The abundance of foraminifera in marine environments and their importance in geological studies has generated a vast taxonomic literature, referring mainly to the 'hard-shelled' taxa. Publications on Antarctic foraminifera typically include lists of identified species. Some are well illustrated but others lack illustrations raising the possibility of misidentification. The names of some agglutinated species (e.g. in the genera Reophax and Psammosphaera) probably refer to species complexes rather than to single species. The very wide bathymetric ranges reported for others also make identifications questionable. For example, records for Epistominella exigua span a depth range from <30 m to >5000m in Antarctic waters. At least some of the shallower records probably refer to a related species, E. levicula (Pawlowski et al., 2007). Globocassidulina subglobosa is another example of a calcareous taxon with a wide bathymetric range that probably encompasses several species. Molecular analyses are beginning to resolve some of these problems, but further studies of this kind are necessary.


Numerous papers describe the distribution and diversity of benthic foraminifera around Antarctica, but our understanding of their zoogeography is often hampered by taxonomic issues. However, in general terms, deep-water assemblages (>1000 m water depth) include many species with wide distributions in other oceans, while coastal and shelf (<1000 m) assemblages include a higher proportion of endemic species, at least some of which appear to have circum-antarctic distributions. These contrasting biogeographic patterns between shelf and deep-water species are supported by recent molecular genetic studies and are consistent with evidence from other regions of the world (Gooday & Jorissen 2012). Although many factors (e.g. sediment types, current flow, productivity) influence species distributions on regional scales, the occurrence of predominately calcareous and predominately agglutinated assemblages suggests that carbonate dissolution, linked to a multibathic carbonate compensation depth, is often an overriding factor.

Acknowledgements. AJG and NR were supported Oceans 2025 project of the UK Natural Environment Research Council; SSB was supported by NSF grant ANT-0944646; JP was supported by Swiss National Science Foundation grant 31-140766. We thank two anonymous reviewers for their helpful comments.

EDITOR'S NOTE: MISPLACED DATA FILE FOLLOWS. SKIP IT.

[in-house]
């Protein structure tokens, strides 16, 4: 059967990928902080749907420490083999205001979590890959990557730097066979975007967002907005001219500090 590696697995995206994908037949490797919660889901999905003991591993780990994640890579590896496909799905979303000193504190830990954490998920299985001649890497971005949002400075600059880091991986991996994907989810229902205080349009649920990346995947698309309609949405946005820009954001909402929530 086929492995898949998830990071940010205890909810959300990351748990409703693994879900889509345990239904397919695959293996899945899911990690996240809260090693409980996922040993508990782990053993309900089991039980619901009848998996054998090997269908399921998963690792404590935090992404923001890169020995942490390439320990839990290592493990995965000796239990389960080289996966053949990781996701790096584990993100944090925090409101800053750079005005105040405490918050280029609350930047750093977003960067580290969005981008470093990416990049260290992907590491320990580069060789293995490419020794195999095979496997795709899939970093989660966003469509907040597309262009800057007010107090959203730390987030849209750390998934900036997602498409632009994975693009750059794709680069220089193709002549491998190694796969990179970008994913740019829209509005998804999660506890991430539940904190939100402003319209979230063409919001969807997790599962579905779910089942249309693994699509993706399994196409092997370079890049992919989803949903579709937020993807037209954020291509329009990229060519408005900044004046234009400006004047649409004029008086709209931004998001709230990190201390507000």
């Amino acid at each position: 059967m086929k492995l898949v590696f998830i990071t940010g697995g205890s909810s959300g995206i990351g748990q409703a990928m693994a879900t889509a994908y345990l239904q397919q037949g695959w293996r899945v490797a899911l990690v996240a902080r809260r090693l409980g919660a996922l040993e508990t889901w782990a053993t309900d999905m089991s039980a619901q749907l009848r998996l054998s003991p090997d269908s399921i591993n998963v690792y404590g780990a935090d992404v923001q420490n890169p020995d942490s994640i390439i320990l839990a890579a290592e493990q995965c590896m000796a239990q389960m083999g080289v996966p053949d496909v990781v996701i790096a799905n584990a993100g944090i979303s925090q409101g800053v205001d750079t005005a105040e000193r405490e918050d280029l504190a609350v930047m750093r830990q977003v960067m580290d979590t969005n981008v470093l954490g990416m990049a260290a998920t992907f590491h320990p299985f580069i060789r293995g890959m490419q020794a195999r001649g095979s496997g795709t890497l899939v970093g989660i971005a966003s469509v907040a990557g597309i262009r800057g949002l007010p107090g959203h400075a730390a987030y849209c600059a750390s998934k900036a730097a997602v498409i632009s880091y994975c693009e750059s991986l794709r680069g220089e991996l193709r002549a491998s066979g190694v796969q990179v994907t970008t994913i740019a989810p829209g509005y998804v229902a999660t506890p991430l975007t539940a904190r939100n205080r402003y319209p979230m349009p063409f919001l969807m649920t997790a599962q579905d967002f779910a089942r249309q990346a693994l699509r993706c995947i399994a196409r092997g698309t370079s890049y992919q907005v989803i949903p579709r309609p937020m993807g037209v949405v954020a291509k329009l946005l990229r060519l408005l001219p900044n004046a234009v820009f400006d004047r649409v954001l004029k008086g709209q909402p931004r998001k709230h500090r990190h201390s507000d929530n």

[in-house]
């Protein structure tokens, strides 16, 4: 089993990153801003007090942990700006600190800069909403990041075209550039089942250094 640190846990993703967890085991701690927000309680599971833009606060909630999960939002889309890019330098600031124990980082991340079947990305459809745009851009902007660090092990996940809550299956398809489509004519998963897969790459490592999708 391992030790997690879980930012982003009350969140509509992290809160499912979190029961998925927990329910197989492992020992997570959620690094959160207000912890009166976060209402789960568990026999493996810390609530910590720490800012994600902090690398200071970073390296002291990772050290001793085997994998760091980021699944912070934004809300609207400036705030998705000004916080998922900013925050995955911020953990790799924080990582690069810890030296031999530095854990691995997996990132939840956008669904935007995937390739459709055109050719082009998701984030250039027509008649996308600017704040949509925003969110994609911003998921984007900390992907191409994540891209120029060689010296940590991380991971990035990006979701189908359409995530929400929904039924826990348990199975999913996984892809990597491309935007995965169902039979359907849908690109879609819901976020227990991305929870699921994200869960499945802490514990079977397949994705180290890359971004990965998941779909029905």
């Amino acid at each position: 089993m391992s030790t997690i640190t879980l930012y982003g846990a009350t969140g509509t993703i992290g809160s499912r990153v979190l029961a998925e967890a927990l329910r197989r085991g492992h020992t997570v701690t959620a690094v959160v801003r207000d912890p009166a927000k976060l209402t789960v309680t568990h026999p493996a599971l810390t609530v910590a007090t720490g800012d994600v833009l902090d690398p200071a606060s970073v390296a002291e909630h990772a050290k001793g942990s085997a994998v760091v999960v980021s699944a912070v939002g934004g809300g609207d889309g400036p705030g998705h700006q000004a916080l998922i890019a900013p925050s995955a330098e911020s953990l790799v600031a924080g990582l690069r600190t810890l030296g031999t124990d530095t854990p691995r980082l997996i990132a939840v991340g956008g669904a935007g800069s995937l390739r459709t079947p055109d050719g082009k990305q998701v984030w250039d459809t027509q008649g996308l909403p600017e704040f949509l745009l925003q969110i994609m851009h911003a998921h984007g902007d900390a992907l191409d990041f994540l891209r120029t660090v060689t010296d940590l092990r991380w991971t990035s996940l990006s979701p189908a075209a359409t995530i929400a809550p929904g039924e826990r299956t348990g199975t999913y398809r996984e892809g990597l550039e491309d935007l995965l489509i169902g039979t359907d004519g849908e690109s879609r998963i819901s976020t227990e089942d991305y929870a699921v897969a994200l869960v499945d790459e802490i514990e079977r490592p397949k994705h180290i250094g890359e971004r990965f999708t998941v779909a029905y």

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Table 1. Possibly endemic Antarctic species described in Russian literature but often assigned to well-known cosmopolitan species; based on data in Mikhalevich (2004)

Revised name

Commonly used name(s) in non-Russian literature

Non-Russian records

Rhabdammina antarctica S 1975

R. abyssorum M. Sars 1869


Saccammina basisopiculata Mikhalevich, Pronina, Nestell 2000

S. sphaerica Brady 1871

1, 3, 7, 8, 10

Hormosinella distans antarctica S 1975

Reophax distans Brady 1881

1, 3, 5, 6, 10

Pauciloculata antarctica (S 1975)

Alveophragmium jeffreysii (Williamson 1858), Cribrostomoides jeffreysii (Williamson 1858), Haplophragmoides canariensis (d’Orbigny 1839)

2, 3, 5-10

Cribrostomoides antarcticus S 1975

C. subglobosa (G.O. Sars 1872)

4, 8, 10

Cyclammina orbicularis asellina Rhumbler 1931

Cyclammina orbicularis Brady 1881

2-5, 10

Cyclammina pusilla antarctica S 1975

Cyclammina pusilla Brady 1884

1, 3, 4, 5, 10

Conicotrochammina antarctica S 1975

Trochammina antarctica Earland 1934

4, 5, 8

Planispirinoides antarcticus S 1975

Planispirinoides bucculentus Brady 1884

2, 4, 8,

Cibicides antarcticus (S 1975)

Cibicides refulgens (Montfort 1808); C. lobatulus (Walker & Jacob 1798)

2, 5-7, 10

S = Saidova.1 = Wiesner (1931), 2 = Uchio 1960, 3 = Kennett (1968), 4 = Fillon (1974), 5 = Anderson (1975), 6 = Osterman & Kellog (1979), 7 = Finger & Lipps (1981), 8 = Milam & Anderson (1981), 9 = Bernhard (1987), 10 = Mackensen et al. (1990)

Table 2. Bathymetric distribution of foraminiferal species in Antarctic waters. Species are divided into those that occur 1) only around Antarctica; 2) around Antarctica and in the adjacent south temperate zone; 3) around Antarctica and in the tropical and/or north temperate zones. Based on data in Saidova (1975, Tables 1-11)

Depth zone

Antarctic only

Antarctic + S. temperate

Antarctic + one or more other zones (except S. temperate)







<1000 m







<1000 to >1000 m







>1000 m







TOTAL species